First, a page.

Calm, loyal and affectionate by nature, the Bullmastiff’s top priority is its inclusion in and protection of its human family. Originally bred as guard dogs, Bullmastiffs still have very strong territorial instincts, and may display some protective behaviours when approached by strangers. Intelligent and alert, but not overly energetic, the Bullmastiff is equally at home with town or country living. However, it is likely to become distressed if left alone for long periods of time. Whilst typically quite docile and content to slumber peacefully for hours at a time, the Bullmastiff does often possess a stubborn streak that, combined with its size, makes it a more suitable breed for the experienced owner.
Height: 24-27 inches (60-68 cm)
Weight: 100-133 lbs (45-60 kg)
Average Litter Size: 8 puppies
Life Expectancy: 8 to 10 years
Good with Children: Yes
Kennel Club Classification: Working group
The Bullmastiff may be brindle, red or fawn in colour, often with black markings on the head.
The Bullmastiff has a short, wiry coat that only requires weekly grooming to minimise shedding. The ears should be checked regularly to ensure that they are clean, and the claws clipped when necessary.
Sadly, whilst many Bullmastiffs lead full, healthy lives, there are a number of health conditions that this breed is prone to. These include gastric dilatation volvulus, where the stomach twists in on itself and can prove fatal if not treated immediately, hip and elbow dysplasia, hypothyroidism, certain heart diseases, such as subaortic stenosis, and entropion, an eye condition where one or both eyelids curl inwards, irritating the eye. Bullmastiffs are also susceptible to certain types of cancer, including lymphosarcoma, osteosarcoma, hemangiosarcoma and mast cell tumours. Many of these conditions can be treated by medication and/or surgery, but prospective owners should be mindful of potential veterinary costs and should always enquire about the parental health of a puppy before purchasing.
The Bullmastiff has two quite distinct personalities. Generally, it is a gentle and loving breed that enjoys nothing more than languishing luxuriously at the centre of family life. Trigger its protective instincts, on the other hand, and it becomes a fierce and fearless defender. The Bullmastiff has a high intelligence level and is an independent thinker, and with this being the case, it requires firm handling and well-defined boundaries to prevent it from becoming unruly.
Whilst the Bullmastiff has a high intelligence level, it can also be strong-willed and tenacious if not handled correctly. As such, a Bullmastiff’s training should begin as early as possible, and be firm and consistent with plenty of positive reinforcement. Given the Bullmastiff’s size and strength, it will require an assertive owner who is able to set and maintain clear boundaries and act as the pack-leader. It is also important to note, however, that the Bullmastiff has quite a sensitive disposition, and any harsh correction during its training is likely to be counterproductive. Early and extensive socialisation is also important for the Bullmastiff in order to familiarise it with a wide variety of people, animals and situations, along with encouraging calm and positive behaviour in all circumstances.
The Bullmastiff has a relatively low energy level and generally only requires one or two short walks each day to keep it content. However, as with all breeds, it is important to ensure that this daily exercise is maintained to keep your Bullmastiff fit and healthy. It should be noted that Bullmastiffs are very sensitive to extreme weather conditions and are unable to tolerate heat or cold. As such, it would be safer to avoid exercising your Bullmastiff in very high or low temperatures.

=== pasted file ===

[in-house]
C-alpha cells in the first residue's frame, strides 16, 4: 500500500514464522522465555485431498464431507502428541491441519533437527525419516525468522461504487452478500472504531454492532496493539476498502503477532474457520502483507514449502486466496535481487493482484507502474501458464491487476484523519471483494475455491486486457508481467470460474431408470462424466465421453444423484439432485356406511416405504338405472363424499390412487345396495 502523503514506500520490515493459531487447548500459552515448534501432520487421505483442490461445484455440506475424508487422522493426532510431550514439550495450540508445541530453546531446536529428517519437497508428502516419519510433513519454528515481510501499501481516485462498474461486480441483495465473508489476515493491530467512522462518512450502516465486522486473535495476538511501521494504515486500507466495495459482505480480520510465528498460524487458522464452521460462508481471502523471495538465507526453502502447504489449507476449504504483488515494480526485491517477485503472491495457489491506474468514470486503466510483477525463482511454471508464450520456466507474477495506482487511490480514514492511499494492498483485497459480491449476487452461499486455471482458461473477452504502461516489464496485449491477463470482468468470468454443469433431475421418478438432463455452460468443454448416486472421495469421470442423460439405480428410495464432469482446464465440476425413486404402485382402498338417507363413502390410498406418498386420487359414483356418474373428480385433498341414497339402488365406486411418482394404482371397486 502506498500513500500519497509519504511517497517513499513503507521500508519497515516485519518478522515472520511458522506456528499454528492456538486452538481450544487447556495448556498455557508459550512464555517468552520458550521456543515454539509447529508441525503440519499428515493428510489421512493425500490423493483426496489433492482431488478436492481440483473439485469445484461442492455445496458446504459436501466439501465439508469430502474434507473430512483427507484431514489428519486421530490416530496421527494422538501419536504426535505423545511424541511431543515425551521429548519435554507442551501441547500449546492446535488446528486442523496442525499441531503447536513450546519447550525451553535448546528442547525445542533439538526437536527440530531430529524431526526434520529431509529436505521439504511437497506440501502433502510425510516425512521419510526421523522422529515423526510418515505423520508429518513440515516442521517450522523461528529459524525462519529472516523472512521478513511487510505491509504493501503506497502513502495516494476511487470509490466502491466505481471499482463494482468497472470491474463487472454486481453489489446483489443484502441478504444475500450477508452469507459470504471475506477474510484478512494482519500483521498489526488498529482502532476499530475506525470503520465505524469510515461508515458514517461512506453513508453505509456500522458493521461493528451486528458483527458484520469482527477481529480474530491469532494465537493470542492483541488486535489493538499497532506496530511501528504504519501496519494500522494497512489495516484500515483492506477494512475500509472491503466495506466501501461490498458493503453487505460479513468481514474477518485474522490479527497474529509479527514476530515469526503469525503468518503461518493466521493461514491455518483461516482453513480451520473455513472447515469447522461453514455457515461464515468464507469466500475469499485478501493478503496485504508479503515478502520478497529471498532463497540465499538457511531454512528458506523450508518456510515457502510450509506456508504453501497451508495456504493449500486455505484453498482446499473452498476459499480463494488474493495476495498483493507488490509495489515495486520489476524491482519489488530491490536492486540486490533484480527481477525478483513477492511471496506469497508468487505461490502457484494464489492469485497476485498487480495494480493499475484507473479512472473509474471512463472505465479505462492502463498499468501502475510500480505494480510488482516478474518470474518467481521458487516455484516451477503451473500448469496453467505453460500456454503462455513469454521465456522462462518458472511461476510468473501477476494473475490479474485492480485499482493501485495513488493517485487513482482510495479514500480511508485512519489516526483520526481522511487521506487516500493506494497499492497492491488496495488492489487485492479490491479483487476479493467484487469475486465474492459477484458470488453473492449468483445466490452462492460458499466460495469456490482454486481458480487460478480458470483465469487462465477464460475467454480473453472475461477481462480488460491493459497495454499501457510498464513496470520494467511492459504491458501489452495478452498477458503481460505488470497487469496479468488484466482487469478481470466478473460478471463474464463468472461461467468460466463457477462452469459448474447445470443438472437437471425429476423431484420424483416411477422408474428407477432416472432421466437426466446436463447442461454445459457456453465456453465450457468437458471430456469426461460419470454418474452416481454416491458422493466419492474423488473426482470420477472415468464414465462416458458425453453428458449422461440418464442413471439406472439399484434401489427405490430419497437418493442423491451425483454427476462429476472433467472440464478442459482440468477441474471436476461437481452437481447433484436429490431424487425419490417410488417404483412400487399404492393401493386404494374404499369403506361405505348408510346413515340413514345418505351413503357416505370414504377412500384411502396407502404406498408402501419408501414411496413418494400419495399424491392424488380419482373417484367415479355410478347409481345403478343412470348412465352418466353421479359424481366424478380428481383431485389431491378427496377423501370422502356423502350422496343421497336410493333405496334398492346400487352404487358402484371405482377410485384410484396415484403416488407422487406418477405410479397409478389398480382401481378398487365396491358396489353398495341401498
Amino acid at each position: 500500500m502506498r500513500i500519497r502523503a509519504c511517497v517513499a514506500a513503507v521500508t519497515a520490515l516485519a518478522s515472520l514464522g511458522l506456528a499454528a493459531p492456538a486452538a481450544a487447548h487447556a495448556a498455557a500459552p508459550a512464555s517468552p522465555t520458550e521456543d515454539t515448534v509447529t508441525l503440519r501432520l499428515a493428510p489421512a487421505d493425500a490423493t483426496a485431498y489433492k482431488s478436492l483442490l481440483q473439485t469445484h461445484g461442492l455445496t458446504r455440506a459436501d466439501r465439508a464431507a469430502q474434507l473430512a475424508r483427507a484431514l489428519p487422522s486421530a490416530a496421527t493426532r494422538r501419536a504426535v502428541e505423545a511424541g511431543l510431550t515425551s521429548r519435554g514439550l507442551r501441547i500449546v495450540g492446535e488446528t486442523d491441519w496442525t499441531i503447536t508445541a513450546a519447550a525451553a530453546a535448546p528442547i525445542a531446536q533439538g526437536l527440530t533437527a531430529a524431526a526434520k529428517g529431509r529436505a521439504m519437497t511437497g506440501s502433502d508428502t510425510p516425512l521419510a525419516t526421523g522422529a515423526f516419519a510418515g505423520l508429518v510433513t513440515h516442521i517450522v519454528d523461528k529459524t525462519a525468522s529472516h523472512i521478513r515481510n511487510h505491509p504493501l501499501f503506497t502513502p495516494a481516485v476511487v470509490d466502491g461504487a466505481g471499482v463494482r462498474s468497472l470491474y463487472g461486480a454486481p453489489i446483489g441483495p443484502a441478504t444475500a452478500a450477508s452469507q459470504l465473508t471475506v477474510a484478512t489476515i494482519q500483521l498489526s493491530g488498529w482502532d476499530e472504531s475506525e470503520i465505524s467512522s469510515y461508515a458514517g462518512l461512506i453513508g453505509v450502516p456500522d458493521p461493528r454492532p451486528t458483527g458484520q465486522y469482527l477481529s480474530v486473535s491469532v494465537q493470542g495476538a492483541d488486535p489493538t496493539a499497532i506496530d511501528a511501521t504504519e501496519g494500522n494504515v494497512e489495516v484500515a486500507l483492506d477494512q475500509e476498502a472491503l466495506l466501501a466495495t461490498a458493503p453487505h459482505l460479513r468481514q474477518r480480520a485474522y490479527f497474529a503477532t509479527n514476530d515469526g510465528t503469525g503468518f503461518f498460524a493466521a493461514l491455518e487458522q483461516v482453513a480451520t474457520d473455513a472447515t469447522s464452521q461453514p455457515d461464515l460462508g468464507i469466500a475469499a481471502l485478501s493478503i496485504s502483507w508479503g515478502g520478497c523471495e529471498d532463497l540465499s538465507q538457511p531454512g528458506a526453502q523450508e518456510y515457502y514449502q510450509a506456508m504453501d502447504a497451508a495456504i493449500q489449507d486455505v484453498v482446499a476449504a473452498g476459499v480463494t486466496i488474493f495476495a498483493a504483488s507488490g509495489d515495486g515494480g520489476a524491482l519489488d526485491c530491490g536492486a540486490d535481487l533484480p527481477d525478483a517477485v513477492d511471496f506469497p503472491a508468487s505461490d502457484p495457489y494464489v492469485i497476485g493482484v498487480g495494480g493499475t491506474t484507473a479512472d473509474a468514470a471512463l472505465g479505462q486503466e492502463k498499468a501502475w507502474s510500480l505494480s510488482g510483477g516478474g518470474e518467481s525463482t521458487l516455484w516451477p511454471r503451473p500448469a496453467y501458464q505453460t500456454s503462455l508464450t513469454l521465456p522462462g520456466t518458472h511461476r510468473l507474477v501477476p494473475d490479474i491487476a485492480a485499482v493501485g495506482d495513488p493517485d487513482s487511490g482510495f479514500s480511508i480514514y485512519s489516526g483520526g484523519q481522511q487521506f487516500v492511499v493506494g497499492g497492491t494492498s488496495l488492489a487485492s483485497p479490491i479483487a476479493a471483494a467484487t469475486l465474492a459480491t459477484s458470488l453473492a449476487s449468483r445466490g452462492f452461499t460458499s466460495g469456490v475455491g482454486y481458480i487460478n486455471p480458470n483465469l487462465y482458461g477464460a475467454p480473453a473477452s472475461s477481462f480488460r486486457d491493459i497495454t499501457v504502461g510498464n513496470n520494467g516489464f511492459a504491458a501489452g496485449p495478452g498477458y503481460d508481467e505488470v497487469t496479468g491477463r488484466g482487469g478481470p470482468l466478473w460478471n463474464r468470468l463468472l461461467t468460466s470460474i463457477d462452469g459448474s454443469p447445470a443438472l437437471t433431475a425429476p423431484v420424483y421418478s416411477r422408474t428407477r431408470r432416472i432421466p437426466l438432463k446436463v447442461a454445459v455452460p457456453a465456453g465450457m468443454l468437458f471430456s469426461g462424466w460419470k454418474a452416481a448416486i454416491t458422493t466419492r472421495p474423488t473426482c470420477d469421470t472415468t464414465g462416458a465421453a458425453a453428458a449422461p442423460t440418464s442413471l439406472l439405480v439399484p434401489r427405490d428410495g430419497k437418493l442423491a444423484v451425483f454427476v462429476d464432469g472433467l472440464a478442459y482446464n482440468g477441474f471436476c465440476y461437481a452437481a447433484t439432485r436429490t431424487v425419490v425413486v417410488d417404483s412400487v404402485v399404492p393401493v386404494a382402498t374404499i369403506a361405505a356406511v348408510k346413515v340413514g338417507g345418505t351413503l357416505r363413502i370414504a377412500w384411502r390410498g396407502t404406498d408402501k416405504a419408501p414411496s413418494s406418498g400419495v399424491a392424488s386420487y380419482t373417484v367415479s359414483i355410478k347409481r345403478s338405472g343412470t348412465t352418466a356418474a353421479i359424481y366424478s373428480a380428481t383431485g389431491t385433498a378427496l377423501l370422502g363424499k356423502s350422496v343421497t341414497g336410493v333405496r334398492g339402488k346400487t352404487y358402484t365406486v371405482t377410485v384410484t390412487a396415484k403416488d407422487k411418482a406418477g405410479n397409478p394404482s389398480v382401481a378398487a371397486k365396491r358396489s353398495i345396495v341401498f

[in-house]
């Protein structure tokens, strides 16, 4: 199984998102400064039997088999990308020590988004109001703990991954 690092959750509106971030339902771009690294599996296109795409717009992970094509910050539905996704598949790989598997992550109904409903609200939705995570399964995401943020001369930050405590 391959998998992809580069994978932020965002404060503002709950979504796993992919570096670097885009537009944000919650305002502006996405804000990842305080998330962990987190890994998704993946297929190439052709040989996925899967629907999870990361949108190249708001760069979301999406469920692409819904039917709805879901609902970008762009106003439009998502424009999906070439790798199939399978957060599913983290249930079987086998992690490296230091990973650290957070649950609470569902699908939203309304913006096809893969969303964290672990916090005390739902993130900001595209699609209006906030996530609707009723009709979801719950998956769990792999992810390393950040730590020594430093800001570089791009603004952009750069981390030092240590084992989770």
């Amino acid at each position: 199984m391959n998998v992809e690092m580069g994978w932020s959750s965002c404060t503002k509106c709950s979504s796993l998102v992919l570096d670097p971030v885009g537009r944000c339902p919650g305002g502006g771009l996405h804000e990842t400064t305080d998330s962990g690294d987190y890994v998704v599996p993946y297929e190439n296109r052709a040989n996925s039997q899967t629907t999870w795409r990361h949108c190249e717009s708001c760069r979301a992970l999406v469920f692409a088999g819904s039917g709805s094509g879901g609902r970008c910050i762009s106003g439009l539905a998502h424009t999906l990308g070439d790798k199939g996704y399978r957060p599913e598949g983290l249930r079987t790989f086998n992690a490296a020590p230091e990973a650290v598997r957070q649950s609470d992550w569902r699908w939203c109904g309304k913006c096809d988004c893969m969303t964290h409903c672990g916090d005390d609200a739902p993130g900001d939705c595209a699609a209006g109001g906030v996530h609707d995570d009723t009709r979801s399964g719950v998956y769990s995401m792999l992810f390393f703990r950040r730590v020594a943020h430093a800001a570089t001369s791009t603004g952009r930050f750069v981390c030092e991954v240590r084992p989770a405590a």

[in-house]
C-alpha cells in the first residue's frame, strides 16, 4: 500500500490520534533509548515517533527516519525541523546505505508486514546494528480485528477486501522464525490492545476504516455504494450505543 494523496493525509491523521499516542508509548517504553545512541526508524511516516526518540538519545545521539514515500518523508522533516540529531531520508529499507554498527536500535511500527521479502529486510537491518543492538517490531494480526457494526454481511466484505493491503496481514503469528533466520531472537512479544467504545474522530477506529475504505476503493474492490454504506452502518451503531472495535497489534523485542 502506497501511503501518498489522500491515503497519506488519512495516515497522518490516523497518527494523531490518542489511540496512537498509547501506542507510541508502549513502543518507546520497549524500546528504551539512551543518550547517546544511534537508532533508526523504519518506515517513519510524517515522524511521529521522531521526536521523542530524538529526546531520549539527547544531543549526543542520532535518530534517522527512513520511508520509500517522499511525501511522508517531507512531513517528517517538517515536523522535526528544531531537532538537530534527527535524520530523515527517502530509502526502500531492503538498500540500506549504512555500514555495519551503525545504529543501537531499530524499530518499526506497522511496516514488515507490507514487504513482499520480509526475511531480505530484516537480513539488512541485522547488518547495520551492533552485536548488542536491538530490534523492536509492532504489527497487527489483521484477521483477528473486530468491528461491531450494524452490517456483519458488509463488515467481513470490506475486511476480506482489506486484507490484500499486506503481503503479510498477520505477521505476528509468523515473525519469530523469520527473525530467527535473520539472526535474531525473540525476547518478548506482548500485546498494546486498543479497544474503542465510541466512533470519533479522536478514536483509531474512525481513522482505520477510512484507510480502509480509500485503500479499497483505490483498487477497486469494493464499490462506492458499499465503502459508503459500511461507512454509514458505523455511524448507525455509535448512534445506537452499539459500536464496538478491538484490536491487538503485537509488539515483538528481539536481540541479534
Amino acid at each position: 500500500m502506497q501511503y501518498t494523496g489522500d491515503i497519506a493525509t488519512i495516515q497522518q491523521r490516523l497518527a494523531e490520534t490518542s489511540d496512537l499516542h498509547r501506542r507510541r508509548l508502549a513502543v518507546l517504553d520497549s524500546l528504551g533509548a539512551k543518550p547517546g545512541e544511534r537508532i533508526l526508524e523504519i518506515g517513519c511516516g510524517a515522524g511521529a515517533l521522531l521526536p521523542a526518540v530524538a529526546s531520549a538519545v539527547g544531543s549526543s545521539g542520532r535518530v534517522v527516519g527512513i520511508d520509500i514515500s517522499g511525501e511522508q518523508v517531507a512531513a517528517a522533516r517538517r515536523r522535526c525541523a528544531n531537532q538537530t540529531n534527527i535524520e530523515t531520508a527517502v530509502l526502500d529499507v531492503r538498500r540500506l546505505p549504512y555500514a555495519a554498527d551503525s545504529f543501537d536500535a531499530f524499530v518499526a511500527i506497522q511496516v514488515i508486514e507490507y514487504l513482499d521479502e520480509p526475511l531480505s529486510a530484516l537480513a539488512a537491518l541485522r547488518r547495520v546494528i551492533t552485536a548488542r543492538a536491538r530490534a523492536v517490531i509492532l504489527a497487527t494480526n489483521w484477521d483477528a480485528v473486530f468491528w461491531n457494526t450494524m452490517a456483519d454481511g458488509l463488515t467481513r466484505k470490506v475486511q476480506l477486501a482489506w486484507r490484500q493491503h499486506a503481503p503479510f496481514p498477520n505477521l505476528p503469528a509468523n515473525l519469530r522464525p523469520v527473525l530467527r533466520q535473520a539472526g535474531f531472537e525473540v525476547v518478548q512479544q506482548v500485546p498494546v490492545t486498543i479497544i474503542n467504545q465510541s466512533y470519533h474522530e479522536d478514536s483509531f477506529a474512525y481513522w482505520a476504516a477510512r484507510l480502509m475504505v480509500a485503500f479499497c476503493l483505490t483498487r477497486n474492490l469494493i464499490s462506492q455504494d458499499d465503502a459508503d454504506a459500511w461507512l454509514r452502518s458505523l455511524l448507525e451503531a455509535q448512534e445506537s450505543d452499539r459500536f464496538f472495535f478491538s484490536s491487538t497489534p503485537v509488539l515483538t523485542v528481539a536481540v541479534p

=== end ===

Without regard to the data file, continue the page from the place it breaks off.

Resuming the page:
The Bullmastiff can trace its origins back to the mid-19th century, and is descended from the cross-breeding of Mastiffs and Bulldogs, comprising approximately 60% of the former and 40% of the latter. The Bullmastiff was originally developed as a guard dog to help gamekeepers to apprehend poachers, and it was formerly dubbed the “Gamekeeper’s Night Dog” for this reason. In the late Victorian era, poaching was a capital offence and proved a real problem for many wealthy landowners, as strangers trespassed on their estates to illegally hunt the game that could be found in their forests and fields. The aim, therefore, was to create a breed that was larger than a Bulldog and speedier and more ferocious than a Mastiff.
Historically, Bullmastiffs were trained to discretely track poachers and hold them without inflicting injury, so that they may face justice for their actions later. During this time, Bullmastiffs were bred for their speed and stealth and, as such, darker coloured coats were favoured, as these provided the dog with camouflage when tracking poachers at night. For this reason, Bullmastiffs were also bred for their silence, and it is rare to find a vocal Bullmastiff even today. Over time, poaching became less prevalent, and the Bullmastiff’s role gradually changed. Over the years, the Bullmastiff has been known to be used for guarding property and livestock and in police and military work.
The Bullmastiff was officially recognised as a distinct breed by the UK Kennel Club in 1924 and by the American Kennel Club in 1933. Thanks to its unfailing loyalty and affectionate nature, the Bullmastiff has more recently found its way into the hearts and homes of dog-lovers around the world. Here, it occupies the position of faithful companion and protector – a role in which it excels and will surely continue to do so for many years to come.
Actor Sylvester Stallone adopted his Bullmastiff pup at the age of six weeks. Butkus, as the beloved pet was named, appeared in the film “Rocky”, as Stallone couldn’t afford a trained movie dog. At one point, Stallone had to sell Butkus due to his financial situation, but he bought the Bullmastiff back as soon as he could afford to do so.